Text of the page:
Squalls All Night, Trouble All Day – Sailing Across The Pacific

Squalls All Night, Trouble All Day – Sailing Across The Pacific

We have reached the breaking point.  And by that, I mean the point of this ocean crossing where stuff starts to break.  We knew the drama would show up eventually, but we didn’t expect it to come in threes!

Ocean crossings, squalls and broken bits go together like peas and carrots.  You see, its prime cruiser talk once we make landfall.  First two questions are always, “How was your crossing?  Did you lose anything?”.  So at least we’ve got some decent stories to share from our first big passage.  It’s rather boring, and doesn’t make the beer last as long, if you show up with a happy story like “it was great, just another beautiful downwind sail”.

So grab your tools, foul weather gear & sunglasses and join us for days nine through fifteen of our sailing adventure across the Pacific Ocean.

It’s funny to look back now and see ourselves riding out squalls one day and the next we’re yelling “Goooood Morninggg” like we’re on Oprah (remember that show?).  It’s all tossed about in my memory as one event.  Not distinguishable by individual days.  Putting together these passage videos brings back a flood of little details, and man was it a roller coaster!

We’ve officially surpassed the halfway mark (in nautical miles) and crew morale is intact and optimistic.  Now, it’d be great if Mother Nature could give us another taste of those easy breezy days as we approach land.

sailing across the pacific ocean
sailing across the pacific ocean

About Those Broken Bits

So far our steering is moaning, our traveler is busted to pieces and our bilge is collecting a fair amount of water.  Here are a few extra thoughts on our sailboat issues.

Steering Moan – It’s never a good sign when a new noise comes about.  The moan is just one of many ways a boat can speak to you and this wasn’t one we wanted to ignore.  Our backup steering is located aft at the lazarette locker and would be a very precarious place to be steering in heavy seas.  Chances of getting swept overboard would greatly increase.  We’ve cleaned, lubed and inspected every part and the best we can come up with is the block that guides the rudder cable is seized and not turning…thus creating the moaning sound as the cable moves around the non spinning block.  We’ll continue to keep a close eye on everything.  We’ll clean, lube and repeat until the moaning stops or we identify an official culprit.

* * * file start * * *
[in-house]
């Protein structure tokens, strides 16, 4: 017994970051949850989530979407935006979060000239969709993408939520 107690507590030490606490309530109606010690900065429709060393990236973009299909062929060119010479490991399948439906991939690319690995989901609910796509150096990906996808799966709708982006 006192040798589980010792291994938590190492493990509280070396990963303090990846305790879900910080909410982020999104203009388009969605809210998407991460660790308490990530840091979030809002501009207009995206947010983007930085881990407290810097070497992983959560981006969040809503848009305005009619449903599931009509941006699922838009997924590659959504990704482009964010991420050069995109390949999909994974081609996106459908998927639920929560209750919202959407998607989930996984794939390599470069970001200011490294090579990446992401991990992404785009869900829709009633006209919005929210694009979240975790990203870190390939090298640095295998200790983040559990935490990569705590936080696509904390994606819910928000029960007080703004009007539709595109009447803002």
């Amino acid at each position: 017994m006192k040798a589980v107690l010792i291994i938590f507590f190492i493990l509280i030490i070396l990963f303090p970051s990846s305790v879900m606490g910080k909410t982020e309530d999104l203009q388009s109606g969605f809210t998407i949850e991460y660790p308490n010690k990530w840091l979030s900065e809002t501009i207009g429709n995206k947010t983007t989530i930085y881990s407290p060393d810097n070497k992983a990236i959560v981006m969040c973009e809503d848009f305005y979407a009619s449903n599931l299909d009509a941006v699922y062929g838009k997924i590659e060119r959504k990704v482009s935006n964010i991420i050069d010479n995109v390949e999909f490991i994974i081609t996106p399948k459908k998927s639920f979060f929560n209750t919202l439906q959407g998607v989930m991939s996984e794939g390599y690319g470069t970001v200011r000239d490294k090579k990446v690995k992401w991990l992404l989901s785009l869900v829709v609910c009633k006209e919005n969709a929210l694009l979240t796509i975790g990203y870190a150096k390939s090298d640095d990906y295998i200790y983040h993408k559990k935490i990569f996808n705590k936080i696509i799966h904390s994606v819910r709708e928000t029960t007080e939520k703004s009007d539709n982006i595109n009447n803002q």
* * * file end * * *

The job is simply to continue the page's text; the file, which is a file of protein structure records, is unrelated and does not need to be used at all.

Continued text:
Busted Traveler Car – We inspected, cleaned and lubed everything before taking off and this traveler didn’t show any signs of needing to be replaced.  But…it’s original to the boat, which means it’s 13+ years old.  So, perhaps it was just at the end of its life.  If you look closely at the footage or photos below, it is the metal pin that broke and busted up the plastic as it came catapulting out.  Not much we can do about it out here.  We’ll need a new traveler car.  But…spectra to the rescue!  Jason smartly stocked up on spectra as a CYA.  It’s incredibly strong line and can be used to lash all sorts of stuff together, including keeping our boom under control.

broken traveler on sailboat
trouble on passage

Bilges – While the install of the new bilge is doing the trick, the bigger question is always…where is all that water coming from?  We always accumulate a small amount of water on days where the seas are rockin and rollin, but this is a bit more than average (granted it is the longest we’ve ever been out to sea).  We have plenty of theories and haven’t found any obvious leaks.  So…any suggestions from our salty sailors out there would be greatly appreciated.

trouble on passage

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Gear Used In This Video

Sailing Report

sailing to french polynesia

We use our Garmin InReach to track our sail and send updates to family & Patreons. It’s also how we were communicating with Kent to help us troubleshoot our issues.  We take a screen capture every day at 5:30pm, because that marks another 24hrs logged for our sail across the Pacific.  It’s a fun way to follow along in real time and hear what’s happening on board.  This video covers May 3 – 10, 2018.  Here is the screen capture from May 10th.  The little dots share real-time trip info and the little message pop-up is us writing to the people following along from home.